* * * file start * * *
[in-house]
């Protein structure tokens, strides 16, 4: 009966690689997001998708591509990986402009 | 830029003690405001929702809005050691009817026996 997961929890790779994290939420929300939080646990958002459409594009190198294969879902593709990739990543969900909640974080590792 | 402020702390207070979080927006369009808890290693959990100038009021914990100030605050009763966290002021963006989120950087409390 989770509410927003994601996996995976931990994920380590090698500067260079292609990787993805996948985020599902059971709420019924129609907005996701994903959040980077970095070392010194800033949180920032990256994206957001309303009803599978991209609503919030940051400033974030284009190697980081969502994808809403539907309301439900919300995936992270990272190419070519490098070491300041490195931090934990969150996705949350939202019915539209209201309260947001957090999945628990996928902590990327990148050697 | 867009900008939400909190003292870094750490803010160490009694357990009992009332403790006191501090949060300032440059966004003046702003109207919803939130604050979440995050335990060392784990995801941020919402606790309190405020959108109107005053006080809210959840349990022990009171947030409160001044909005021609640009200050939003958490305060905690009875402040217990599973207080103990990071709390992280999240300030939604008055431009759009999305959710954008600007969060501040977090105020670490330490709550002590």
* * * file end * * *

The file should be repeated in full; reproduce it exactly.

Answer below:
[in-house]
């Protein structure tokens, strides 16, 4: 009966690689997001998708591509990986402009 | 830029003690405001929702809005050691009817026996 997961929890790779994290939420929300939080646990958002459409594009190198294969879902593709990739990543969900909640974080590792 | 402020702390207070979080927006369009808890290693959990100038009021914990100030605050009763966290002021963006989120950087409390 989770509410927003994601996996995976931990994920380590090698500067260079292609990787993805996948985020599902059971709420019924129609907005996701994903959040980077970095070392010194800033949180920032990256994206957001309303009803599978991209609503919030940051400033974030284009190697980081969502994808809403539907309301439900919300995936992270990272190419070519490098070491300041490195931090934990969150996705949350939202019915539209209201309260947001957090999945628990996928902590990327990148050697 | 867009900008939400909190003292870094750490803010160490009694357990009992009332403790006191501090949060300032440059966004003046702003109207919803939130604050979440995050335990060392784990995801941020919402606790309190405020959108109107005053006080809210959840349990022990009171947030409160001044909005021609640009200050939003958490305060905690009875402040217990599973207080103990990071709390992280999240300030939604008055431009759009999305959710954008600007969060501040977090105020670490330490709550002590």